Quincy M.E. (QME)
Frequently Asked Questions (FAQ)


Initially compiled and the latest revisions maintained by MTB (webmaster@quincyexaminer.com). “Quincy M.E.” and all characters and situations therein are trademarks of Universal City Studios/MCA. Copyright (c) 1976 – 83. This document is not meant to infringe upon any trademarks or copyrights held by Universal City Studios/MCA. The Quincy Examiner and The “QME FAQ” Frequently Asked Questions, Copyright (c) 1997-2020 MTB. Trademarks named in the “QME FAQ” are proprietary of their respective owners. This document or any portion thereof may NOT be redistributed or “mirrored” without the author’s prior written approval. Updating-Frequently: Yearly. Version: 2.00 Last Modified: Wednesday, November 11, 2020


Stray Thoughts and Morbid Curiosities

Former Chief Medical Examiner of LA County, Thomas Noguchi, MD, (probably qualifying as LA’s real-life Quincy) wrote two books on the topics and various issues the series examined in its weekly homicide investigations. Entitled Coroner and Coroner at Large, they present the topic of forensic pathology from a true-life perspective. Meanwhile, free-lance author Jon Zonderman offers another point of view in his book entitled, Beyond the Crime Lab: The New Science of Investigation. This small hardcover provides a forward by Henry C. Lee, Ph.D., Chief Criminalist/Director of Connecticut’s State Police Forensic Science Laboratory, and recent witness for the O.J. Simpson Trial.
You will also find all sorts of Forensic Pathology related links on the web, some of the most noted directly accessible through the Q Trivia section of The Quincy Examiner as well.

They’re professional and very careful at what they do! (What can I say? grin) Unlike today’s shows, this was feared to potentially turn more viewers off than on. During the series’ infancy and initial creation, it was believed that shows about “Coroners and Morticians” had little place for 1970s prime time television audiences. However, it was recognized that a coroner who was more of a detective than a pathologist might have something of a chance with the network sponsors and executives.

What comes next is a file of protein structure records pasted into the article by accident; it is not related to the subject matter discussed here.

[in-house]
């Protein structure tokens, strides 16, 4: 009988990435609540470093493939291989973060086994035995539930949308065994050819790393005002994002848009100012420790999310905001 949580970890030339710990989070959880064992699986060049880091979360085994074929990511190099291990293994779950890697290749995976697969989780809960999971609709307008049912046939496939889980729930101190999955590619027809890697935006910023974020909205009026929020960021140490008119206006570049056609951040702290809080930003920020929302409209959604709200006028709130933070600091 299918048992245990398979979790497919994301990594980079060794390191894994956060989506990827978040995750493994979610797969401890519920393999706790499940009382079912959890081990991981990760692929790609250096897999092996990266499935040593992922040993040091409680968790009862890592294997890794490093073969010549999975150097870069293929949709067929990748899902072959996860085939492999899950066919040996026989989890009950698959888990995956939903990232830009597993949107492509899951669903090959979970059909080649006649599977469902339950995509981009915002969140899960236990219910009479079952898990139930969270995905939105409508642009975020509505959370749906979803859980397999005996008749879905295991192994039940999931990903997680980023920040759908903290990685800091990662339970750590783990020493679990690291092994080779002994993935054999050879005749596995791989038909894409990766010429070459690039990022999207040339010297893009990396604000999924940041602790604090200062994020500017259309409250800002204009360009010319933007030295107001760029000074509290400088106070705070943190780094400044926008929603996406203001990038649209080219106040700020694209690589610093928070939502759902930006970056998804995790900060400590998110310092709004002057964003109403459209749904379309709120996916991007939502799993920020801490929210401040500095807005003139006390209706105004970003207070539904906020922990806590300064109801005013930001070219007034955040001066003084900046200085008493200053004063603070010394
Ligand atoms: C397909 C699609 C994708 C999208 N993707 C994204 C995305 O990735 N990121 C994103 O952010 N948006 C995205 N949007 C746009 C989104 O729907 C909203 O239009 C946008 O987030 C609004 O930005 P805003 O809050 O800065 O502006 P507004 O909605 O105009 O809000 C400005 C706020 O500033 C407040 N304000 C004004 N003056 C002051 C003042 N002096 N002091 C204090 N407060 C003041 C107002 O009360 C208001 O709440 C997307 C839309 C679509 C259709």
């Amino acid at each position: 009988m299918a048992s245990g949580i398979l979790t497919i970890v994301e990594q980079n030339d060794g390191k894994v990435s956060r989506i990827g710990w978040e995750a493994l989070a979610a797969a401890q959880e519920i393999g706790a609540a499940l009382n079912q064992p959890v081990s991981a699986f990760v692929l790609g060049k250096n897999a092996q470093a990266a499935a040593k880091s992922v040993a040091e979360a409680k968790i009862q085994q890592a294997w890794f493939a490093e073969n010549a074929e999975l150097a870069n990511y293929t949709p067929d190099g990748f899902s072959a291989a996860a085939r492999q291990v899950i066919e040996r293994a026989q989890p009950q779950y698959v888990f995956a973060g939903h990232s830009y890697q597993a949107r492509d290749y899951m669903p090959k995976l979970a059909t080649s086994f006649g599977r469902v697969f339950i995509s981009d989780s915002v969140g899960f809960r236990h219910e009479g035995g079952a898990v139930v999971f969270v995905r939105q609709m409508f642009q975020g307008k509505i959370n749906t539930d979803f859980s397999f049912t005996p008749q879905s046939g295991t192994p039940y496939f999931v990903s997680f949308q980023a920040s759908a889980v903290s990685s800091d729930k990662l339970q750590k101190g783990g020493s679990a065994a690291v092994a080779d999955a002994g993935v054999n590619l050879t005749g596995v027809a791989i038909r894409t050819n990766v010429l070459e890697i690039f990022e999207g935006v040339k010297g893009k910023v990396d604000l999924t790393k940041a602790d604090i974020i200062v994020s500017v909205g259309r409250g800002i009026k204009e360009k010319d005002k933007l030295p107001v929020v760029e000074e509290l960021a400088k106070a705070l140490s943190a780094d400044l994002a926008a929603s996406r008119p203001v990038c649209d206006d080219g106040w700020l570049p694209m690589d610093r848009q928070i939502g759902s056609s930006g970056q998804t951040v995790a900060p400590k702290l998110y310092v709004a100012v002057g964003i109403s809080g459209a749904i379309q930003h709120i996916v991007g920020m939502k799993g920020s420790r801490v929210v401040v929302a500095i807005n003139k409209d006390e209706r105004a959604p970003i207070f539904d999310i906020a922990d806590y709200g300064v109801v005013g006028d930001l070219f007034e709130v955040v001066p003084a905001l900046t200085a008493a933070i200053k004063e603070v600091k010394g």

The infamous “punk rock episode” is classic early 79/80 typecasting at its best. At least, that’s the view shared by many over at Usenet’s alt.punk newsgroup! “Next Stop, Nowhere” depicts the negative consequences of “violent” music, peer pressure, drugs, and adolescence had exemplified by many post-baby boom teens who grew up with a steady diet of “Breakfast
Club” type movies, “Sex Pistols,” “Adam Ant,” and “Billy Idol” music, “PAC-MAN” arcade games, as well as an increasingly high divorced rate among working middle-class parents.While “Generation X” is now in their late 20s and early 30s, many get quite a kick out of this and another early 80s series (CHiPs) take on what it meant to be a “punk rocker.”

By the way, the rock group band appearing in this episode is called Mayhem and was starred by typical actors not an actual rock band at the time.

According to Marc Scott Taylor as accurate as can be humanly possible for a TV show. Taylor, QME technical assistant, and actor, admits that it wasn’t always easy getting the right person to handle the medical equipment and procedures in an accurate representation. But if removal and dissection of a lung or liver during part of an autopsy was filmed, writers and prop people would use something the approximate size and shape of a liver for on-camera shooting in the lab. While the physical examinations at the lab, DID NOT depict any gross incisions, body component removals, or corpses, the show did provide detailed technical language indicating what was to be done during an autopsy exam.

This says a lot considering the time and audience the show catered to in the mid-70s through the early 80s. Thus, Quincy has stood the test of time and helped set the stage for today’s more modern medical contemporaries like Chicago Hope, ER and others; not to mention forensic investigation such as CSI, Crossing Jordan, and others.

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